*Net working capital*or

*working capital*is defined as current assets minus current liabilities. Therefore, a change in the total amount of current assets without a change of the same amount in current liabilities will result in a change in the amount of working capital. Similarly, a change in the total amount of current liabilities without an identical change in the total amount of current assets will cause a change in working capital.

For instance, if the owner makes an additional investment of $20,000 in her company, the company's total current assets will increase by $20,000 but there is no increase in its current liabilities. As a result, the company's working capital increases by $20,000. (The other change is an increase in the owner's capital account.)

If a company borrows $50,000 and agrees to repay the loan in 90 days, the company's working capital has

*not*increased. The reason is that the current asset Cash increased by $50,000 and the current liability Loans Payable also increased by $50,000.

The use of $30,000 to buy merchandise for inventory will not change the amount of working capital. The reason is that the total amount of current assets will not change. The current asset Cash decreases by $30,000 and the current asset Inventory increases by $30,000.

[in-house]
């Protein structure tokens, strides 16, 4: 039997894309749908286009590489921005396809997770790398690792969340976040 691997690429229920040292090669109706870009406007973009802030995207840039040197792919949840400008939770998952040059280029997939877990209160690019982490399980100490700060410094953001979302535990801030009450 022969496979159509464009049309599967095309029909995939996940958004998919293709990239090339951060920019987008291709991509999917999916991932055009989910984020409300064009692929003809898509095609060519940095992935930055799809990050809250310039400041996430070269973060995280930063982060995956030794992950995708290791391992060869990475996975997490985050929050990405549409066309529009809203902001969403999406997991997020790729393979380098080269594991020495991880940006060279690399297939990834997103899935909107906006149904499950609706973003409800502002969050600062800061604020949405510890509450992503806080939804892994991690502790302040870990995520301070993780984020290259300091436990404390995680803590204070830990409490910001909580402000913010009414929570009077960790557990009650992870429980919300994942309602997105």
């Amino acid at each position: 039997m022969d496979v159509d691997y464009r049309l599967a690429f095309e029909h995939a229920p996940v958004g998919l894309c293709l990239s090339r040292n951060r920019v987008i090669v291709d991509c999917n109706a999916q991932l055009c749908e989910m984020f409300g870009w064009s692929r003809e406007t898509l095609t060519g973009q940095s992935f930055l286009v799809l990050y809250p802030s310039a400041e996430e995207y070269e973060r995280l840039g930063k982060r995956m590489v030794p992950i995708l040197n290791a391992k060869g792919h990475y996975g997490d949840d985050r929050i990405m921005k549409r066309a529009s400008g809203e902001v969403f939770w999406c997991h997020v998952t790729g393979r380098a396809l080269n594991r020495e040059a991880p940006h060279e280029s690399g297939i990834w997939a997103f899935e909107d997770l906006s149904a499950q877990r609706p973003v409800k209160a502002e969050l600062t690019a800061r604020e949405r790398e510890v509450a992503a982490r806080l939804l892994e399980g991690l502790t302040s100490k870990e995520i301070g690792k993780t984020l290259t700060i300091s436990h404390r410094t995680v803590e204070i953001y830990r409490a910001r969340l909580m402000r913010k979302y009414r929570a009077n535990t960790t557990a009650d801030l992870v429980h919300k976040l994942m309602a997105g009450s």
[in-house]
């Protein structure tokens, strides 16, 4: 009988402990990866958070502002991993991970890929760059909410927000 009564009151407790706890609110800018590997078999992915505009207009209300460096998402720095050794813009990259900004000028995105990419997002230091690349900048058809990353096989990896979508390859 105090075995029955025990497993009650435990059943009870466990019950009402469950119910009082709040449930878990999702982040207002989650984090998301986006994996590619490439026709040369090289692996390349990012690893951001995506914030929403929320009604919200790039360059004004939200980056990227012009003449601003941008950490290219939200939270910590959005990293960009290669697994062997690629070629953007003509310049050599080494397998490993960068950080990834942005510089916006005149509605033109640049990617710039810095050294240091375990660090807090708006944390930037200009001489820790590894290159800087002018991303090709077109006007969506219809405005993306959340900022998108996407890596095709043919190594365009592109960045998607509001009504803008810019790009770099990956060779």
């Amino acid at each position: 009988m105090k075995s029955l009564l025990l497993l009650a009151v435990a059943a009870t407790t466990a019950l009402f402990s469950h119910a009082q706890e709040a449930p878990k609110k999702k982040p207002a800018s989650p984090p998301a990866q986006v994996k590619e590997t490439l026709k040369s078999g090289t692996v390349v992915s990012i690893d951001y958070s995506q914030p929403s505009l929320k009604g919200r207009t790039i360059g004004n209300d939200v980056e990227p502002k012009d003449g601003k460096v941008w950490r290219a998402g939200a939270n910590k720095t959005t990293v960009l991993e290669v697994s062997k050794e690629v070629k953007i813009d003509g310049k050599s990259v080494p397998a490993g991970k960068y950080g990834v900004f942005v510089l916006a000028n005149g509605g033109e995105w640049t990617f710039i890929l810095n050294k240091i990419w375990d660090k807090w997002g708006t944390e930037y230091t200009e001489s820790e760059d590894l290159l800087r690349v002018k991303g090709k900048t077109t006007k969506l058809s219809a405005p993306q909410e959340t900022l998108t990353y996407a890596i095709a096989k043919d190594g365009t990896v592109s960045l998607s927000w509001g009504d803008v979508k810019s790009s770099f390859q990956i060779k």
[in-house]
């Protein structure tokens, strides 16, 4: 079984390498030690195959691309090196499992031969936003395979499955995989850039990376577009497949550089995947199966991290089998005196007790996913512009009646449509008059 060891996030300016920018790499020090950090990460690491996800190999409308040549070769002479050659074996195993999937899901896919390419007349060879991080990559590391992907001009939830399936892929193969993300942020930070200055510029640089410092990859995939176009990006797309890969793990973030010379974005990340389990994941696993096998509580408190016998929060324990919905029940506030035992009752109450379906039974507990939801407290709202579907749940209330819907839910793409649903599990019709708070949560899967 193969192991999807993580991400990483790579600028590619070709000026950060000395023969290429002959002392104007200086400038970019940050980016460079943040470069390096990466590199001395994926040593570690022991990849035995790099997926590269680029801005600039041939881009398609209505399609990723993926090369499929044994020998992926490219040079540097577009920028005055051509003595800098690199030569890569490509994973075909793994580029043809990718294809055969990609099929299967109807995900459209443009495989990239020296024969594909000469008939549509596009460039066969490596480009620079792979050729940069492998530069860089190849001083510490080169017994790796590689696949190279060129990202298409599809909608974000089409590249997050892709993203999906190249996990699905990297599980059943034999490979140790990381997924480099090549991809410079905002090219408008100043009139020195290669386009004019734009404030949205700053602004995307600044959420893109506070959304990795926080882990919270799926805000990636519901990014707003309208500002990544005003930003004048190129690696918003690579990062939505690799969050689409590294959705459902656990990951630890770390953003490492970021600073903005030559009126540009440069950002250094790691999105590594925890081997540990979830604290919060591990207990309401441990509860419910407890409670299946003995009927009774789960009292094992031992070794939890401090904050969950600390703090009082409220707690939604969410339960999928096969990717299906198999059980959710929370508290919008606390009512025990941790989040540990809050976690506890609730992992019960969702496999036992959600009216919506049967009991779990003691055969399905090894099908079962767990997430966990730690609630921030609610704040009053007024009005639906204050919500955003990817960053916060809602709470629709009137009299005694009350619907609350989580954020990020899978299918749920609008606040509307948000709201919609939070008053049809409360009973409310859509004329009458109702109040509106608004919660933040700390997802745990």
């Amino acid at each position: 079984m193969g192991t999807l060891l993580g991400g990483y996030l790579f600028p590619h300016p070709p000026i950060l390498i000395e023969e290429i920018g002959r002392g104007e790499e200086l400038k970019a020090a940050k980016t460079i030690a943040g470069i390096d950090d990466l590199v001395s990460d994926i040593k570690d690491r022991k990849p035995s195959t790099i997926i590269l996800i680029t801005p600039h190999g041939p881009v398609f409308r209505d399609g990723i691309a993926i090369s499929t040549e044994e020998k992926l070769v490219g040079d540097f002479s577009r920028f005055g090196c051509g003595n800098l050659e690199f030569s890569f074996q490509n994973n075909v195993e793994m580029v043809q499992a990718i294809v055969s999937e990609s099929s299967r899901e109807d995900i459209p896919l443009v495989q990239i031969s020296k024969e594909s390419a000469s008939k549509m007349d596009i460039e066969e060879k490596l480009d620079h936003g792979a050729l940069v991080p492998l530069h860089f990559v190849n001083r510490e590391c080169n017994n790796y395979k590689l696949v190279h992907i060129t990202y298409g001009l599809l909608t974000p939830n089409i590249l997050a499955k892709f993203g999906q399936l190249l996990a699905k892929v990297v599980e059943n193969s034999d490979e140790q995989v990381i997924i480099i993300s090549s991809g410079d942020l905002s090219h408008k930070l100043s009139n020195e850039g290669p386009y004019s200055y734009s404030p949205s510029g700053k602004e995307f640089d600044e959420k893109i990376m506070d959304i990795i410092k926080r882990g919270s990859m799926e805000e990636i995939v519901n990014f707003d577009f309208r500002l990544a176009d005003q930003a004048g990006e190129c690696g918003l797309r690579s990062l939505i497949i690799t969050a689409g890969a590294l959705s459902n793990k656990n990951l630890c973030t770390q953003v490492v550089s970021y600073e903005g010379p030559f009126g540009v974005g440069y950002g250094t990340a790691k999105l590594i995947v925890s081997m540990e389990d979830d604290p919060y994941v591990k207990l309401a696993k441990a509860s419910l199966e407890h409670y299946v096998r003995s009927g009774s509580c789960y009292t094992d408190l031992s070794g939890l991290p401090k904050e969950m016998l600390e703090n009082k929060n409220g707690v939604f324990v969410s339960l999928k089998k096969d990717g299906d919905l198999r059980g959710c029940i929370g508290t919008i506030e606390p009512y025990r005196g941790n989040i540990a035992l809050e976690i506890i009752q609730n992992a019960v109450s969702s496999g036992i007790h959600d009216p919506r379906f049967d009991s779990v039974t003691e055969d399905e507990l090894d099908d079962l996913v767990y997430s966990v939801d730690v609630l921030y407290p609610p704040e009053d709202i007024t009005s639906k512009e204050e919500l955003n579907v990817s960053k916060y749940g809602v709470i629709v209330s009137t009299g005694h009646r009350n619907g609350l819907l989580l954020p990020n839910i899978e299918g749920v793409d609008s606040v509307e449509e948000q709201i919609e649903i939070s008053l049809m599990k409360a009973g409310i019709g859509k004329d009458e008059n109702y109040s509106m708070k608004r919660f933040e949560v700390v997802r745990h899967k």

If a company sells a product for $3,400 which is in its inventory at a cost of $2,500 the company's working capital will increase by $900. Working capital increased because 1) the current asset accounts Cash or Accounts Receivable will increase by $3,400 and Inventory will decrease by $2,500; 2) current liabilities will not change. Owner's equity will increase by $900.

The use of $100,000 for the construction of a storage building will reduce working capital because the current asset Cash decreased and a

*long-term asset*Storage Building has increased.

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